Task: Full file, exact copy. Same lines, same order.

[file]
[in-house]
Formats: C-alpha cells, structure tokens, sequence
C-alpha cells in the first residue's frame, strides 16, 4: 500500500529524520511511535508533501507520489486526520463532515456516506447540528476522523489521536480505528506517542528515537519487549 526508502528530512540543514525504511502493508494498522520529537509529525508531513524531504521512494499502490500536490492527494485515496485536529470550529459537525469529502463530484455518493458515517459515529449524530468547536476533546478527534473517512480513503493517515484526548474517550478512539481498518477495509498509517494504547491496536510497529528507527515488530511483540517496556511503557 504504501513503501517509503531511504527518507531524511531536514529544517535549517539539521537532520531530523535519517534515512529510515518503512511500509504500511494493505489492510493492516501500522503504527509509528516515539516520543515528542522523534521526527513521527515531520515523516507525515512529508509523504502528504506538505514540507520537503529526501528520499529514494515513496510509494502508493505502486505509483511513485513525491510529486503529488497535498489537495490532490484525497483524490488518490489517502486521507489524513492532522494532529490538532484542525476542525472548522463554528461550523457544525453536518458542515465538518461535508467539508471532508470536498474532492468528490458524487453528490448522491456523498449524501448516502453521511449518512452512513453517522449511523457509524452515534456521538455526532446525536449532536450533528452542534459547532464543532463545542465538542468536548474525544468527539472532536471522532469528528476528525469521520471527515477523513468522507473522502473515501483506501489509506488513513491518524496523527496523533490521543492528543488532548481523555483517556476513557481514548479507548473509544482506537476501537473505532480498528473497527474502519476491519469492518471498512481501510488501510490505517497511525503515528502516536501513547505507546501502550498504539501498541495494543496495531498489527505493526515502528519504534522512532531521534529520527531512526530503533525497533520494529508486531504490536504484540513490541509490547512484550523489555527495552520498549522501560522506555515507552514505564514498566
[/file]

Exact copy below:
[in-house]
Formats: C-alpha cells, structure tokens, sequence
C-alpha cells in the first residue's frame, strides 16, 4: 500500500529524520511511535508533501507520489486526520463532515456516506447540528476522523489521536480505528506517542528515537519487549 526508502528530512540543514525504511502493508494498522520529537509529525508531513524531504521512494499502490500536490492527494485515496485536529470550529459537525469529502463530484455518493458515517459515529449524530468547536476533546478527534473517512480513503493517515484526548474517550478512539481498518477495509498509517494504547491496536510497529528507527515488530511483540517496556511503557 504504501513503501517509503531511504527518507531524511531536514529544517535549517539539521537532520531530523535519517534515512529510515518503512511500509504500511494493505489492510493492516501500522503504527509509528516515539516520543515528542522523534521526527513521527515531520515523516507525515512529508509523504502528504506538505514540507520537503529526501528520499529514494515513496510509494502508493505502486505509483511513485513525491510529486503529488497535498489537495490532490484525497483524490488518490489517502486521507489524513492532522494532529490538532484542525476542525472548522463554528461550523457544525453536518458542515465538518461535508467539508471532508470536498474532492468528490458524487453528490448522491456523498449524501448516502453521511449518512452512513453517522449511523457509524452515534456521538455526532446525536449532536450533528452542534459547532464543532463545542465538542468536548474525544468527539472532536471522532469528528476528525469521520471527515477523513468522507473522502473515501483506501489509506488513513491518524496523527496523533490521543492528543488532548481523555483517556476513557481514548479507548473509544482506537476501537473505532480498528473497527474502519476491519469492518471498512481501510488501510490505517497511525503515528502516536501513547505507546501502550498504539501498541495494543496495531498489527505493526515502528519504534522512532531521534529520527531512526530503533525497533520494529508486531504490536504484540513490541509490547512484550523489555527495552520498549522501560522506555515507552514505564514498566